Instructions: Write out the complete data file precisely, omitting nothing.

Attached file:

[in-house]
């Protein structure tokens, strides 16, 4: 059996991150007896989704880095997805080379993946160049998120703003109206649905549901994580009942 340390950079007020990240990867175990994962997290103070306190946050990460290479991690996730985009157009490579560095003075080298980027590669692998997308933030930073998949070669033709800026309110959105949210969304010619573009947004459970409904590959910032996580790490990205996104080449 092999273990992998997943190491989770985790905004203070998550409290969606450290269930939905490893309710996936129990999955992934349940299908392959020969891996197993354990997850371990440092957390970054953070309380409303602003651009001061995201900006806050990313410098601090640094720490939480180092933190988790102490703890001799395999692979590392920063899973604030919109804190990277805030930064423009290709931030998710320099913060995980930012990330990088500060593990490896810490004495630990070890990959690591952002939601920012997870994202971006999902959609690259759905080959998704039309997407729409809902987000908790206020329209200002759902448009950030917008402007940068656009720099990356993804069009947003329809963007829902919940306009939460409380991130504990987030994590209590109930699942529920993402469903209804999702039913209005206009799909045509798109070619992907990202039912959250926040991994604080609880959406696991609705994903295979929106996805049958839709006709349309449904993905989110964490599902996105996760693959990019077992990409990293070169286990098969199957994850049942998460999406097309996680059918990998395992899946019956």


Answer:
[in-house]
């Protein structure tokens, strides 16, 4: 059996991150007896989704880095997805080379993946160049998120703003109206649905549901994580009942 340390950079007020990240990867175990994962997290103070306190946050990460290479991690996730985009157009490579560095003075080298980027590669692998997308933030930073998949070669033709800026309110959105949210969304010619573009947004459970409904590959910032996580790490990205996104080449 092999273990992998997943190491989770985790905004203070998550409290969606450290269930939905490893309710996936129990999955992934349940299908392959020969891996197993354990997850371990440092957390970054953070309380409303602003651009001061995201900006806050990313410098601090640094720490939480180092933190988790102490703890001799395999692979590392920063899973604030919109804190990277805030930064423009290709931030998710320099913060995980930012990330990088500060593990490896810490004495630990070890990959690591952002939601920012997870994202971006999902959609690259759905080959998704039309997407729409809902987000908790206020329209200002759902448009950030917008402007940068656009720099990356993804069009947003329809963007829902919940306009939460409380991130504990987030994590209590109930699942529920993402469903209804999702039913209005206009799909045509798109070619992907990202039912959250926040991994604080609880959406696991609705994903295979929106996805049958839709006709349309449904993905989110964490599902996105996760693959990019077992990409990293070169286990098969199957994850049942998460999406097309996680059918990998395992899946019956």